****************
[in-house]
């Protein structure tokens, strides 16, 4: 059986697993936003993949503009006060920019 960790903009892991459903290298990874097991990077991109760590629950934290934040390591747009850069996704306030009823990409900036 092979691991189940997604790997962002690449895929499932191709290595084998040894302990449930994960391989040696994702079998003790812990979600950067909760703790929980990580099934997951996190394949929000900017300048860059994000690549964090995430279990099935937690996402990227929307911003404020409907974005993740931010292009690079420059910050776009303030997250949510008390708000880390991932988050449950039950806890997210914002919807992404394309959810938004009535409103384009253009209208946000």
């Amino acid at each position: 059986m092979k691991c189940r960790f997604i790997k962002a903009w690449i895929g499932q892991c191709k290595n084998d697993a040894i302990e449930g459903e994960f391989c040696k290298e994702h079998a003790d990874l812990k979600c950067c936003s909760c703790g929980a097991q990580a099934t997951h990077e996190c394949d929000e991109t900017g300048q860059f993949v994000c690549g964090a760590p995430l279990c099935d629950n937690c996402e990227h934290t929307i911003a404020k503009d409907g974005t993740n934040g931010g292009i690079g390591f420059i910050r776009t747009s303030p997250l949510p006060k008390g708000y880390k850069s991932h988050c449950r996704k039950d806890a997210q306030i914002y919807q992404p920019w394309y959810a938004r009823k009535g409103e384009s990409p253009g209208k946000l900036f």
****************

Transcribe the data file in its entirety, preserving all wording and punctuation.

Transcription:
[in-house]
């Protein structure tokens, strides 16, 4: 059986697993936003993949503009006060920019 960790903009892991459903290298990874097991990077991109760590629950934290934040390591747009850069996704306030009823990409900036 092979691991189940997604790997962002690449895929499932191709290595084998040894302990449930994960391989040696994702079998003790812990979600950067909760703790929980990580099934997951996190394949929000900017300048860059994000690549964090995430279990099935937690996402990227929307911003404020409907974005993740931010292009690079420059910050776009303030997250949510008390708000880390991932988050449950039950806890997210914002919807992404394309959810938004009535409103384009253009209208946000």
């Amino acid at each position: 059986m092979k691991c189940r960790f997604i790997k962002a903009w690449i895929g499932q892991c191709k290595n084998d697993a040894i302990e449930g459903e994960f391989c040696k290298e994702h079998a003790d990874l812990k979600c950067c936003s909760c703790g929980a097991q990580a099934t997951h990077e996190c394949d929000e991109t900017g300048q860059f993949v994000c690549g964090a760590p995430l279990c099935d629950n937690c996402e990227h934290t929307i911003a404020k503009d409907g974005t993740n934040g931010g292009i690079g390591f420059i910050r776009t747009s303030p997250l949510p006060k008390g708000y880390k850069s991932h988050c449950r996704k039950d806890a997210q306030i914002y919807q992404p920019w394309y959810a938004r009823k009535g409103e384009s990409p253009g209208k946000l900036f």